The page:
For the past few work days, I have been running benchmarks on some scientific code using GCC + FFTW3, GCC + FFTW3 + Profiling, Intel Compiler (ICC) + FFTW3, ICC + MKLFFTW3, and ICC + MKLFFTW3 + Profiling. After compiling, the binaries are run on an AMD Shanghai and an Intel Stokley Harpertown—the top-of-the-line chips from each maker. Obviously, with the higher clock rate, there is a higher level of performance from the Intel chip. But does the total percentage increase in cost give an equal percentage of increase in performance? Across all compilers? The answer—surprisingly—is no, not by a long shot.

The first surprise was that GCC 4.1 (which is ancient at this point) with profile guided optimization just barely beat (less than 1% faster) the Intel compiler's profile guided optimization on this code. Even with the binaries specifically tuned for the Core2 arch, Intel could not overtake the generic code produced by GCC Profiler.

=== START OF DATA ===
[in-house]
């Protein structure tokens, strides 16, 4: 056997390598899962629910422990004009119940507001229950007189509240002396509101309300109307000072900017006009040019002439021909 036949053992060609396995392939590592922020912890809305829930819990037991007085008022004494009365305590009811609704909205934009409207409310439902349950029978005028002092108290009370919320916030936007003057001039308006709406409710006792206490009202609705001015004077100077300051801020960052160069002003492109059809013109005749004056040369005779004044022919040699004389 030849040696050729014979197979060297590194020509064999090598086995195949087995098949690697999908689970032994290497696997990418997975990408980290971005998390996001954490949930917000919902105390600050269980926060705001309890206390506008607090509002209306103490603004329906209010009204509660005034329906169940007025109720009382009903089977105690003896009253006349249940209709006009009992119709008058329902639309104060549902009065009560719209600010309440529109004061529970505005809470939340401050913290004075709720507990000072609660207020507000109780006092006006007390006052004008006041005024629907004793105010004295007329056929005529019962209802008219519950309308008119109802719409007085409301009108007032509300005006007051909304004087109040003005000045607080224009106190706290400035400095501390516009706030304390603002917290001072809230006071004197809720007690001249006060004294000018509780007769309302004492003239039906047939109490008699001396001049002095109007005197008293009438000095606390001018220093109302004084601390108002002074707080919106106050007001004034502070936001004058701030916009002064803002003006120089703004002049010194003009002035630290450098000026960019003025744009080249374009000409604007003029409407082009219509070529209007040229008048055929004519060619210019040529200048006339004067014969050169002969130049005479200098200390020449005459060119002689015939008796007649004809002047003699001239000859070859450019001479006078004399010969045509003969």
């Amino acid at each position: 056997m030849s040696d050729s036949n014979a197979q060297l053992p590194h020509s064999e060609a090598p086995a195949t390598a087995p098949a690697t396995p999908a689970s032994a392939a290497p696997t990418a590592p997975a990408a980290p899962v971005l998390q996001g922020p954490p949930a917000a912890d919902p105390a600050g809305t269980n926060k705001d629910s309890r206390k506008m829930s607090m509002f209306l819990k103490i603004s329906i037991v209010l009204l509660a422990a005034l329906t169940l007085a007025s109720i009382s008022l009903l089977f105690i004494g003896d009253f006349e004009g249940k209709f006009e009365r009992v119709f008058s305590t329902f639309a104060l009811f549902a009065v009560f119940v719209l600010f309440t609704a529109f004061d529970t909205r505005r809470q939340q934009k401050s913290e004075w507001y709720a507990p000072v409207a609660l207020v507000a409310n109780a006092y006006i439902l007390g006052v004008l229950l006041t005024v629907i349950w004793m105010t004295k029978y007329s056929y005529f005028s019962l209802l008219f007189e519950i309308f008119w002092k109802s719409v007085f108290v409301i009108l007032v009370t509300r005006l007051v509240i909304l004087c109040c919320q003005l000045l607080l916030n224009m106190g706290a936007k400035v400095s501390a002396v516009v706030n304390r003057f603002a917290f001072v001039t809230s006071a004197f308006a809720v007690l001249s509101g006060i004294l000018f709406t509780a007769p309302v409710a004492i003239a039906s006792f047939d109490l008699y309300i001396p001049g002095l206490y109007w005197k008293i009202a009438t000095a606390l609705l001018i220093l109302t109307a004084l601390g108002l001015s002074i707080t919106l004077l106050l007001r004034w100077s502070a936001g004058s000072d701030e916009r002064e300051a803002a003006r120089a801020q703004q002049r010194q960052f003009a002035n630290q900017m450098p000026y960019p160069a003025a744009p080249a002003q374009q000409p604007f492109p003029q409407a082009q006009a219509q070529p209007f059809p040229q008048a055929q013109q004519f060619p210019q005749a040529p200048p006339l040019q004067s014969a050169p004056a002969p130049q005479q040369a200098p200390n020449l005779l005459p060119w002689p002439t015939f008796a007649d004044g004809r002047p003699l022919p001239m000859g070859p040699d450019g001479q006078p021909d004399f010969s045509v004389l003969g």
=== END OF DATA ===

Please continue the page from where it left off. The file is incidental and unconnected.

The second surprise was the vast difference in power versus performance versus cost. Yes, the AMD chips are slower. However, they consume, on the whole, drastically less power. And when choosing the AMD part that's at "the sweet spot"--where cost increase versus clockrate is not an exponential increase—versus the Intel part from their sweet spot, the AMD platform wins hands down.

The conclusion: If you are buying a lot of hardware to try to load to capacity a specific quantity of power, you get way more machines per quantity of available of power for a little bit more money with AMD. Though it is a little bit more money for those additional machines, the aggregate quantity of increased performance makes up for it three times over.

However, I suspect—based on the public benchmarks of Core i7—that all of these conclusions will be completely null-and-void as soon as the Core i7 architecture makes it to a server platform.

You may have noticed that I did not give any solid numbers above. That is intentional.

All these compiler optimizations made me wonder wonder how much of an affect this would have on Mesa software rendering for Gnome Shell. Based on my experiences here, I would guess that a good profiler run would increase Mesa software rendering performance by ~20%.